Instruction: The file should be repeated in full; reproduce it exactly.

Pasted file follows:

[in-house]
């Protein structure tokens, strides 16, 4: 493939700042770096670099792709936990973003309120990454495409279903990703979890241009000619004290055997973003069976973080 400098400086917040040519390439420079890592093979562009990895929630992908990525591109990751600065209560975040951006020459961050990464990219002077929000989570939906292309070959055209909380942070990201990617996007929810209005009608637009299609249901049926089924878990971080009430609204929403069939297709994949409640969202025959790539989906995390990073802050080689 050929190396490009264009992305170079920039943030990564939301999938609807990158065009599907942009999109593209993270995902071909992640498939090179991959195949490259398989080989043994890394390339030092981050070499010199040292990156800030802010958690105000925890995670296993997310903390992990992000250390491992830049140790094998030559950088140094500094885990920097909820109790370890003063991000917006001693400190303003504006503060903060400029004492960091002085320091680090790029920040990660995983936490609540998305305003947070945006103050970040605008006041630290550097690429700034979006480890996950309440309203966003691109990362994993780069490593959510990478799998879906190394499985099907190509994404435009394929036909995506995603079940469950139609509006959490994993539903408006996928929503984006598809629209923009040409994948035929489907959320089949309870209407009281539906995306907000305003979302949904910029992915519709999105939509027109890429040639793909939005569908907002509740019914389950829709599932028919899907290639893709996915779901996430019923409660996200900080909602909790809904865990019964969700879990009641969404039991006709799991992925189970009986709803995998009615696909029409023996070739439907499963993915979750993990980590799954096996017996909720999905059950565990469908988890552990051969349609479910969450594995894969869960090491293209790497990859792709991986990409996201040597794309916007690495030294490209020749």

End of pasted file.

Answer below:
[in-house]
């Protein structure tokens, strides 16, 4: 493939700042770096670099792709936990973003309120990454495409279903990703979890241009000619004290055997973003069976973080 400098400086917040040519390439420079890592093979562009990895929630992908990525591109990751600065209560975040951006020459961050990464990219002077929000989570939906292309070959055209909380942070990201990617996007929810209005009608637009299609249901049926089924878990971080009430609204929403069939297709994949409640969202025959790539989906995390990073802050080689 050929190396490009264009992305170079920039943030990564939301999938609807990158065009599907942009999109593209993270995902071909992640498939090179991959195949490259398989080989043994890394390339030092981050070499010199040292990156800030802010958690105000925890995670296993997310903390992990992000250390491992830049140790094998030559950088140094500094885990920097909820109790370890003063991000917006001693400190303003504006503060903060400029004492960091002085320091680090790029920040990660995983936490609540998305305003947070945006103050970040605008006041630290550097690429700034979006480890996950309440309203966003691109990362994993780069490593959510990478799998879906190394499985099907190509994404435009394929036909995506995603079940469950139609509006959490994993539903408006996928929503984006598809629209923009040409994948035929489907959320089949309870209407009281539906995306907000305003979302949904910029992915519709999105939509027109890429040639793909939005569908907002509740019914389950829709599932028919899907290639893709996915779901996430019923409660996200900080909602909790809904865990019964969700879990009641969404039991006709799991992925189970009986709803995998009615696909029409023996070739439907499963993915979750993990980590799954096996017996909720999905059950565990469908988890552990051969349609479910969450594995894969869960090491293209790497990859792709991986990409996201040597794309916007690495030294490209020749």